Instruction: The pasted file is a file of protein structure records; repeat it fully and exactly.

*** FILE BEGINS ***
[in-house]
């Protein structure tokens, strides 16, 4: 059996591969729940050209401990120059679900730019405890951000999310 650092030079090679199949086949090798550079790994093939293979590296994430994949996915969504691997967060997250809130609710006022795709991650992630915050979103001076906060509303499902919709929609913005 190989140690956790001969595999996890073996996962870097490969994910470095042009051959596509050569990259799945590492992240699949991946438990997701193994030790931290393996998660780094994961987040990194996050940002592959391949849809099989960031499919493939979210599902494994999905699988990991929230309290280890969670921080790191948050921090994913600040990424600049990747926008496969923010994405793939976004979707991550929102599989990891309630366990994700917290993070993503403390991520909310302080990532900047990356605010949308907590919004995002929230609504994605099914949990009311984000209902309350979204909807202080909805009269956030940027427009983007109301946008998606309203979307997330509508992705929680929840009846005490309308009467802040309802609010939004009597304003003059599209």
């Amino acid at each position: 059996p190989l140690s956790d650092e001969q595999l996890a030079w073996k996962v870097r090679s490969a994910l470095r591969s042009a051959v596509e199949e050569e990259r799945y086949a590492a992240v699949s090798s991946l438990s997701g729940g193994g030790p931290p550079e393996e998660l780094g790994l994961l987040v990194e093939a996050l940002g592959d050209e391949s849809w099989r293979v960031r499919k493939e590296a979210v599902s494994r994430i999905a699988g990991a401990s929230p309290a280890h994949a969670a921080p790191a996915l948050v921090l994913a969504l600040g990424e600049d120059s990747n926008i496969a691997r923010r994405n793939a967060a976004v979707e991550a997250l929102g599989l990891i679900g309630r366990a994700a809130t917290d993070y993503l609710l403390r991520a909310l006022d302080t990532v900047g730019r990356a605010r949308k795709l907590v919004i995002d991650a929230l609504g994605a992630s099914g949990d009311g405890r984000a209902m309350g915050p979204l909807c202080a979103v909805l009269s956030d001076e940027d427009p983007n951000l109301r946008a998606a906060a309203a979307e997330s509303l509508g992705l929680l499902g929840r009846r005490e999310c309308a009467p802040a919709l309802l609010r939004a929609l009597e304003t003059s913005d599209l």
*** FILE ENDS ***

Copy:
[in-house]
């Protein structure tokens, strides 16, 4: 059996591969729940050209401990120059679900730019405890951000999310 650092030079090679199949086949090798550079790994093939293979590296994430994949996915969504691997967060997250809130609710006022795709991650992630915050979103001076906060509303499902919709929609913005 190989140690956790001969595999996890073996996962870097490969994910470095042009051959596509050569990259799945590492992240699949991946438990997701193994030790931290393996998660780094994961987040990194996050940002592959391949849809099989960031499919493939979210599902494994999905699988990991929230309290280890969670921080790191948050921090994913600040990424600049990747926008496969923010994405793939976004979707991550929102599989990891309630366990994700917290993070993503403390991520909310302080990532900047990356605010949308907590919004995002929230609504994605099914949990009311984000209902309350979204909807202080909805009269956030940027427009983007109301946008998606309203979307997330509508992705929680929840009846005490309308009467802040309802609010939004009597304003003059599209």
């Amino acid at each position: 059996p190989l140690s956790d650092e001969q595999l996890a030079w073996k996962v870097r090679s490969a994910l470095r591969s042009a051959v596509e199949e050569e990259r799945y086949a590492a992240v699949s090798s991946l438990s997701g729940g193994g030790p931290p550079e393996e998660l780094g790994l994961l987040v990194e093939a996050l940002g592959d050209e391949s849809w099989r293979v960031r499919k493939e590296a979210v599902s494994r994430i999905a699988g990991a401990s929230p309290a280890h994949a969670a921080p790191a996915l948050v921090l994913a969504l600040g990424e600049d120059s990747n926008i496969a691997r923010r994405n793939a967060a976004v979707e991550a997250l929102g599989l990891i679900g309630r366990a994700a809130t917290d993070y993503l609710l403390r991520a909310l006022d302080t990532v900047g730019r990356a605010r949308k795709l907590v919004i995002d991650a929230l609504g994605a992630s099914g949990d009311g405890r984000a209902m309350g915050p979204l909807c202080a979103v909805l009269s956030d001076e940027d427009p983007n951000l109301r946008a998606a906060a309203a979307e997330s509303l509508g992705l929680l499902g929840r009846r005490e999310c309308a009467p802040a919709l309802l609010r939004a929609l009597e304003t003059s913005d599209l």